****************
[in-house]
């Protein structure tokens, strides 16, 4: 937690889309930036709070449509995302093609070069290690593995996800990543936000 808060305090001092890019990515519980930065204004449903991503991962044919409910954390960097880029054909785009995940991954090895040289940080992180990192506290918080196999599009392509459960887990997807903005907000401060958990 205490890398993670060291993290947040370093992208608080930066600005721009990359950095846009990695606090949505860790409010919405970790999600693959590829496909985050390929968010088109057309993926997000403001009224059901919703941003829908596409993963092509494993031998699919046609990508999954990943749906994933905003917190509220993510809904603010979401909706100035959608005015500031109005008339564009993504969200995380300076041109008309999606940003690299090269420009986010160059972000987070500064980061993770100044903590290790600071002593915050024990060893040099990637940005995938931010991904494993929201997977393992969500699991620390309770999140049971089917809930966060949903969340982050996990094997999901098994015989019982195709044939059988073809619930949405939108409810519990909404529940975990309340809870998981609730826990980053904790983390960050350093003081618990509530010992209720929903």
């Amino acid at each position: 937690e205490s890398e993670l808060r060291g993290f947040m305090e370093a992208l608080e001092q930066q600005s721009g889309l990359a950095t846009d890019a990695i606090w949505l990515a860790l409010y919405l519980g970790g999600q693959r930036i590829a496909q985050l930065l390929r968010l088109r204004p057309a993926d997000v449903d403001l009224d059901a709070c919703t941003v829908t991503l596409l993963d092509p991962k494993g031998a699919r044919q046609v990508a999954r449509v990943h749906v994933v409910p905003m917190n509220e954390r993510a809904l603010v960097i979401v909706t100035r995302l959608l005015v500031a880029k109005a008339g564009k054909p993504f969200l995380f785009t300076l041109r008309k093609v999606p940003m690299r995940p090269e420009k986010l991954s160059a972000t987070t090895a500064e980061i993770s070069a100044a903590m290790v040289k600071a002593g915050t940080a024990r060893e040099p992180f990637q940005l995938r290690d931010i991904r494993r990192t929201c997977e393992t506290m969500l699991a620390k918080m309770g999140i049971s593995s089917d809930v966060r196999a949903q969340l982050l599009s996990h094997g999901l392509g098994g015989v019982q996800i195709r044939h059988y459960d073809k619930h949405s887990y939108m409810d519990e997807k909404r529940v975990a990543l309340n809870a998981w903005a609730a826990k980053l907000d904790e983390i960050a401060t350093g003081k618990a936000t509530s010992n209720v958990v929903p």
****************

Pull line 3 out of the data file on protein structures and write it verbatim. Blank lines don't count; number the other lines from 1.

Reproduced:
């Amino acid at each position: 937690e205490s890398e993670l808060r060291g993290f947040m305090e370093a992208l608080e001092q930066q600005s721009g889309l990359a950095t846009d890019a990695i606090w949505l990515a860790l409010y919405l519980g970790g999600q693959r930036i590829a496909q985050l930065l390929r968010l088109r204004p057309a993926d997000v449903d403001l009224d059901a709070c919703t941003v829908t991503l596409l993963d092509p991962k494993g031998a699919r044919q046609v990508a999954r449509v990943h749906v994933v409910p905003m917190n509220e954390r993510a809904l603010v960097i979401v909706t100035r995302l959608l005015v500031a880029k109005a008339g564009k054909p993504f969200l995380f785009t300076l041109r008309k093609v999606p940003m690299r995940p090269e420009k986010l991954s160059a972000t987070t090895a500064e980061i993770s070069a100044a903590m290790v040289k600071a002593g915050t940080a024990r060893e040099p992180f990637q940005l995938r290690d931010i991904r494993r990192t929201c997977e393992t506290m969500l699991a620390k918080m309770g999140i049971s593995s089917d809930v966060r196999a949903q969340l982050l599009s996990h094997g999901l392509g098994g015989v019982q996800i195709r044939h059988y459960d073809k619930h949405s887990y939108m409810d519990e997807k909404r529940v975990a990543l309340n809870a998981w903005a609730a826990k980053l907000d904790e983390i960050a401060t350093g003081k618990a936000t509530s010992n209720v958990v929903p």